Bingol, Baris (2006) Ubiquitin-proteasome system at the synapse. Dissertation (Ph.D.), California Institute of Technology. http://resolver.caltech.edu/CaltechETD:etd-05272006-184911
Each neuron in the mammalian central nervous system makes up to ten thousand synaptic connections with other neurons yet is able to regulate the strength of individual connections locally. Synaptic enhancement or depression induced at one location on the dendritic arbor does not spread through out the entire neuron. This means neurons must be able to regulate the complement and concentration of the synaptic proteins locally, near synapses. The local concentration of synaptic proteins is influenced by many processes, including protein trafficking, buffering and sequestration, and most directly by protein synthesis and degradation. In recent years, it has been shown that neurons can synthesize proteins locally in their dendrites. These studies have suggested that any cellular process that regulates protein availability could be of importance in regulating synaptic function and plasticity. Indeed, the evidence for the contribution of local protein degradation to the regulation of synaptic function and plasticity has started to emerge in recent years.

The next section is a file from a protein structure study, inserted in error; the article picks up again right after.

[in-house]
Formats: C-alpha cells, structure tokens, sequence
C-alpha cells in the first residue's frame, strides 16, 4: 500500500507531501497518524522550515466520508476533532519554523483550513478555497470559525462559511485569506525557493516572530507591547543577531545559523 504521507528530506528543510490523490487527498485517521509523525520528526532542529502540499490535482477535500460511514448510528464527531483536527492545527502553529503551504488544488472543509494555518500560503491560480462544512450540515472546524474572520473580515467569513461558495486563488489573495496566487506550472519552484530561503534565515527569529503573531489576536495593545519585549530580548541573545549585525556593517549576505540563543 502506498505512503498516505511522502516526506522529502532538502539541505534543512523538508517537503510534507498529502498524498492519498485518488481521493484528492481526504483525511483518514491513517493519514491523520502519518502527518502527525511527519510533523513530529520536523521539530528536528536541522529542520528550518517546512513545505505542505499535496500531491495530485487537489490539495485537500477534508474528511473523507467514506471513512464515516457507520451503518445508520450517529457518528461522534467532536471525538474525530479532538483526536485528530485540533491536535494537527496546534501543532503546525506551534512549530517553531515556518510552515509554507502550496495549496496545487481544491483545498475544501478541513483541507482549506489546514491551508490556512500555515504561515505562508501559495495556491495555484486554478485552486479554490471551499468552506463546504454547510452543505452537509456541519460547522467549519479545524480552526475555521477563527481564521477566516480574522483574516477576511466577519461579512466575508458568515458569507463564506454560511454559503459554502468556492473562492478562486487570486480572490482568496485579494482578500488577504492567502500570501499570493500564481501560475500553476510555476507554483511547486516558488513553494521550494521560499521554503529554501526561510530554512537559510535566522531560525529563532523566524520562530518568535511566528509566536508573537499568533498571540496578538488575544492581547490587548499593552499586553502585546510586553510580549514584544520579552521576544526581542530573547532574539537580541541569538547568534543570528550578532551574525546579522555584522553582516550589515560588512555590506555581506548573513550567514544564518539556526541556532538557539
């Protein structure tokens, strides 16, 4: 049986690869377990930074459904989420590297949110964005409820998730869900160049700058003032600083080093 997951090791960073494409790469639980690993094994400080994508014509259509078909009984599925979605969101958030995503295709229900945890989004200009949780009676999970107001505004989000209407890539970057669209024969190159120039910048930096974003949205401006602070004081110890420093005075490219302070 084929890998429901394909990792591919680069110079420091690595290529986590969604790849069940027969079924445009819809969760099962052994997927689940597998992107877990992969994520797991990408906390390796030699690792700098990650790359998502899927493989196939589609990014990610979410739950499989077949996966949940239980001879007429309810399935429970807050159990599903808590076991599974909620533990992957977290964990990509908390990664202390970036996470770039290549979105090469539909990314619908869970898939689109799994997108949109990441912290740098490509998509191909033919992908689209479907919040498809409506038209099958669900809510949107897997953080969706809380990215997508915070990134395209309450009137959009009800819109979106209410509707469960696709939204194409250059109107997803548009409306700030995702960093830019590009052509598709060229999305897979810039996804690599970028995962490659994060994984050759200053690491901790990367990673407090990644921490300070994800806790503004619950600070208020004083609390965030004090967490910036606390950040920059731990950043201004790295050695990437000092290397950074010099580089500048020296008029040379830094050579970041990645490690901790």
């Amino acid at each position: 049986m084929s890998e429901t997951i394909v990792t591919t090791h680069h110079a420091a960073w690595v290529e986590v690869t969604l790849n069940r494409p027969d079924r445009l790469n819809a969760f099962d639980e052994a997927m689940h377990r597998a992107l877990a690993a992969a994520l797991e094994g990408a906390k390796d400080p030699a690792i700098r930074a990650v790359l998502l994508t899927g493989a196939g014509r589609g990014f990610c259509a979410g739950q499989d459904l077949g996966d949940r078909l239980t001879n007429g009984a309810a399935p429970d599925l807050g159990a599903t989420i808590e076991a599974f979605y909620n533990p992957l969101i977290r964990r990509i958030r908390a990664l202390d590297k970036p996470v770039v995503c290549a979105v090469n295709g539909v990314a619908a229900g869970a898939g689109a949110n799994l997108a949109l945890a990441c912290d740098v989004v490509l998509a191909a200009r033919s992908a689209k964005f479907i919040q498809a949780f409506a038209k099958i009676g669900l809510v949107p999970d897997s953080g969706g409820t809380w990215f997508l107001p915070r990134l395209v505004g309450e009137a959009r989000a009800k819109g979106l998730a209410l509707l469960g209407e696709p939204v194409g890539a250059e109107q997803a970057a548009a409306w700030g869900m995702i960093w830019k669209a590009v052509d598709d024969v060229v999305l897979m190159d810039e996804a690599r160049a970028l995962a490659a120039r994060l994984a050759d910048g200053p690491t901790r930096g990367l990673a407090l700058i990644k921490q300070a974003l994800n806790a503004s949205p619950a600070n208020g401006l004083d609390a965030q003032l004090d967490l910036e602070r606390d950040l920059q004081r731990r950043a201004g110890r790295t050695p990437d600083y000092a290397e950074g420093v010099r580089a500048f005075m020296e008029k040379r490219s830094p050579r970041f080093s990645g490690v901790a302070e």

Here, we show that synapses have the machinery required to degrade proteins and local protein degradation occurs in the dendrites. Furthermore, we demonstrate the requirement for protein degradation for one of the main cellular correlates of synaptic plasticity, namely the trafficking of glutamate receptors. In turn, we demonstrate how neuronal activity regulates protein degradation at synapses, specifically by mobilizing the enzymatic machinery for protein degradation. These data show that the interplay between protein degradation and synaptic activity functions to sculpt the protein composition of the synapses.
|Item Type:||Thesis (Dissertation (Ph.D.))|
|Subject Keywords:||proteasome; protein degradation; synapse; synaptic plasticity; ubiquitin|
|Degree Grantor:||California Institute of Technology|
|Thesis Availability:||Restricted to Caltech community only|
|Defense Date:||19 May 2006|
|Default Usage Policy:||No commercial reproduction, distribution, display or performance rights in this work are provided.|
|Deposited By:||Imported from ETD-db|
|Deposited On:||01 Jun 2006|
|Last Modified:||22 Aug 2016 21:15|
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